Due to habitat conversion and predator eradication, North Carolina’s red wolves (Canis rufus) have for decades remained some of the world’s most endangered canids. A new study suggests that many of these animals — the only wild population of the species — have been dying from gunshots, destabilizing packs and decreasing their numbers from over 150 in 2005 to as low as 30 today.
“Over time, cause of death began to become more anthropogenic, mostly gunshot mortalities,” said Joseph Hinton, postdoctoral researcher at the University of Georgia and first author on the paper published in the April issue of the Journal of Wildlife Management.
His team used long-term data from the U.S. Fish and Wildlife Service’s Red Wolf Recovery Program to analyze over 370 radio-collared wolves’ survival and cause of death in the North Carolina recovery area between 1987, when the first four mated pairs were reintroduced, and 2013. Previous research had examined red wolf survival until 2007 and warned about the concerning number of deaths by gunshot.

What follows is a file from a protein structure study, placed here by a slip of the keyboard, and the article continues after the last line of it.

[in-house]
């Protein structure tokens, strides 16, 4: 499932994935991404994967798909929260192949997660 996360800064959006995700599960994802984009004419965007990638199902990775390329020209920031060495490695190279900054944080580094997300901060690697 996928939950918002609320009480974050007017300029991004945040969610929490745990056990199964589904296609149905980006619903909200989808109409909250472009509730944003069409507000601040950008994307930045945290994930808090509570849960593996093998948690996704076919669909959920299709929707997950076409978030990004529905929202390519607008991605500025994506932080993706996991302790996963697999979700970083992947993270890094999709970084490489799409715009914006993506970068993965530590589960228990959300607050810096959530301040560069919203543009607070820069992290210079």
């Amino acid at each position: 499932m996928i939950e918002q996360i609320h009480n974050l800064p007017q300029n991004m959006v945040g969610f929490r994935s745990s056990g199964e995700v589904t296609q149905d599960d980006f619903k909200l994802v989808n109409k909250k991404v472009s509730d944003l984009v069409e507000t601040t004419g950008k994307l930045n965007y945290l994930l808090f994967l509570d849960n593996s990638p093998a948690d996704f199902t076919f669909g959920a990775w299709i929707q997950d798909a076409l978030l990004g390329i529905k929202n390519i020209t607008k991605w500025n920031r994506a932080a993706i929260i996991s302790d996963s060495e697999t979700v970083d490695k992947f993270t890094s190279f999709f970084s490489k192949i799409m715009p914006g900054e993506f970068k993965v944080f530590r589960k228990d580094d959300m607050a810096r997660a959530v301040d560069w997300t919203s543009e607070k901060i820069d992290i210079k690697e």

The researchers found that natural causes, such as conflict with other wolves or disease, used to claim most wolves, but around 2007, the main cause of death became gunshots or collisions with cars. The results indicated that the majority of wolves died during the white-tailed deer (Odocoileus virginianus) hunting season between October and December, before reaching the age of 4.
Some hunters shoot wolves after they confuse them with coyotes (Canis latrans), whose arrival coincided with the shift to anthropogenic causes of wolf death, Hinston said. But gunshot deaths can also be deliberate, he said, perpetrated by people targeting wolves.
“Wolves get shot during hunting season, often because of sportsmen in the field,” Hinton said. “They’re doing it on purpose or by mistake, but it doesn’t matter to the wolves. The fact is, it’s happening.”
TWS members can log into the member portal to read this paper in the April issue of The Journal of Wildlife Management. Go to Publications and then The Journal of Wildlife Management.